Over the years, Forman says he’s made a lot of improvement in his racing.
Shane Foreman pilots his vehicle at the Mt. Pleasant Speedway
“I'm getting better, it just takes a lot of practice,” he says. “I just got my motor redone, so that's been a lot on me, trying to get that back in the truck to get back out there this year.”
Maintaining a vehicle over a long period of time is one of the bigger struggles he experiences with racing, especially with being on a budget.
“I'm doing it pretty much paycheck to paycheck, because it's just me and my wife, usually,” he says. “I’ve got like friends that help me out with the racetrack and everything, but pretty much at home, it’s just me and my wife.”
Despite the pitfalls that come with maintenance, Forman says his racing friends have become like family.
Something that he’s looking forward to for the 2022 season is the chance to actually complete a season, which he hasn’t done yet.
“I really haven't had a chance to finish the whole season yet, because I end up with a lot of problems at the end of the year, whatever, car breaks down, no money to fix it,” Forman says. “So usually, my goal is just to finish the year.”
Regarding the impact that racing has had on his life, he says it’s made him a better person.
“When I'm out there racing, I don't think about anything,” he says. “I don't think about problems or anything. When I get in the car, my problems just go away, at least for that night, they go away.”
Ella Bringer poses in front of the Mt. Pleasant Speedway's grandstands, wearing her suit and holding her helmet by her side.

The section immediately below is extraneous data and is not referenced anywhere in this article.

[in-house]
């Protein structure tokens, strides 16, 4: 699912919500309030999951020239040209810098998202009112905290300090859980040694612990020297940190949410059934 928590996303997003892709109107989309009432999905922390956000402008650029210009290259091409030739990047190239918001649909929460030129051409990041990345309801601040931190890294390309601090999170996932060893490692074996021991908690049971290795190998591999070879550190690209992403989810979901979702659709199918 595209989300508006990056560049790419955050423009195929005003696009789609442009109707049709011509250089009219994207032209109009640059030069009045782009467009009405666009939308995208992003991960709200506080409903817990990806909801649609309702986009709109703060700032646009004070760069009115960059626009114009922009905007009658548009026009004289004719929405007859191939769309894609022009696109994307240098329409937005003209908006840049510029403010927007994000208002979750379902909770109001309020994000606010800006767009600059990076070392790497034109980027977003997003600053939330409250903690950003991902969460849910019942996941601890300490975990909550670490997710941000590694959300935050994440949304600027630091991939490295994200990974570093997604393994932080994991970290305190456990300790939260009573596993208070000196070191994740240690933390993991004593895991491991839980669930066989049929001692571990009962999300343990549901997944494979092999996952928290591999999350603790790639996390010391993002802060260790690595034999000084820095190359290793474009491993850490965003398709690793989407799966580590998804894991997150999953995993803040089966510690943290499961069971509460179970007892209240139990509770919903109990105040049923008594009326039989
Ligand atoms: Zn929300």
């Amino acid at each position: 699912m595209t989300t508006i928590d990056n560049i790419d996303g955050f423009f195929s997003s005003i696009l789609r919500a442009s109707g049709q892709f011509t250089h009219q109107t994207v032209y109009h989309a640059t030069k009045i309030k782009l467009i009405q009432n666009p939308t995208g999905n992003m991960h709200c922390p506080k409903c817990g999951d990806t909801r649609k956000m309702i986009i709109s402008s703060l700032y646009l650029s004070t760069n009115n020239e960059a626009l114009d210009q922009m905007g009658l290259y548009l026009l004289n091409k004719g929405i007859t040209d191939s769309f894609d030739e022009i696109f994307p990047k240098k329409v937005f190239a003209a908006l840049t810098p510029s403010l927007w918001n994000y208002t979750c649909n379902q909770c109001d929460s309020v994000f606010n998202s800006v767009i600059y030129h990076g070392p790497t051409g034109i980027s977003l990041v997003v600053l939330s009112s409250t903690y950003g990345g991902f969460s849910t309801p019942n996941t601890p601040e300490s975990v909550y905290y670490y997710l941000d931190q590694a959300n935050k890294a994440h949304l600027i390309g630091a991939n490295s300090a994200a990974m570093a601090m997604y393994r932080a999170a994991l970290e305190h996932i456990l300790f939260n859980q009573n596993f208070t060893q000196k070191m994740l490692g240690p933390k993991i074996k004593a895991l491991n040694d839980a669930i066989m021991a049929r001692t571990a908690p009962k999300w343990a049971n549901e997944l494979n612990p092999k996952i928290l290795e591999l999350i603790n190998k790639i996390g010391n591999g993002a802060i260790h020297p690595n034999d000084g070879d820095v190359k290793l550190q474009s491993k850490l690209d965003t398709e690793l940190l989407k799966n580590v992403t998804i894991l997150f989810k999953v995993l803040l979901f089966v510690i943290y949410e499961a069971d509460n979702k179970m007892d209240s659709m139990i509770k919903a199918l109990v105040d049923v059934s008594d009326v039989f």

At just 10 years old, mini wedge racer Ella Bringer has been racing almost as long as some pros. She started off snowmobile racing at just 5 years old.
Something that’s inspired her racing career has been the 2020 movie Lady Driver.
“I wanted to get involved because I looked at it and said, ‘I can do that,’” says Bringer.
Even though she’s young, Bringer said racing doesn’t scare her at all, and that her cousins and other family members are always on the sidelines cheering her on.
Ella Bringer races her mini wedge car during the 2021 racing season at the Mt. Pleasant Speedway.
“To be honest, I was very worried about safety,” says mom Ashley.
After seeing the extensive amount of gear her daughter would be wearing, paired with the fact that an enclosed space is more protective than open air, like snowmobiles, she felt more comfortable.
This year, Bringer will be racing in the 10 to 14 unrestricted mini wedge class. She says the thing she’s most excited about is to go fast.
As a bit of an adrenaline junkie, Bringer said she loves high speeds, but she isn’t a fan of other extremes like roller coasters with big drops.
Bringer’s friends at school all think her racing is cool, and a few of them may actually join her on the track. She’s also been able to make some new friends through racing.
This is also Bringer’s first year with sponsors, including her mom, dad, uncle, and racer Mike Engelhardt.
More information on the Mt. Pleasant Speedway and the upcoming 2022 season can be found at mtpleasantspeedway.com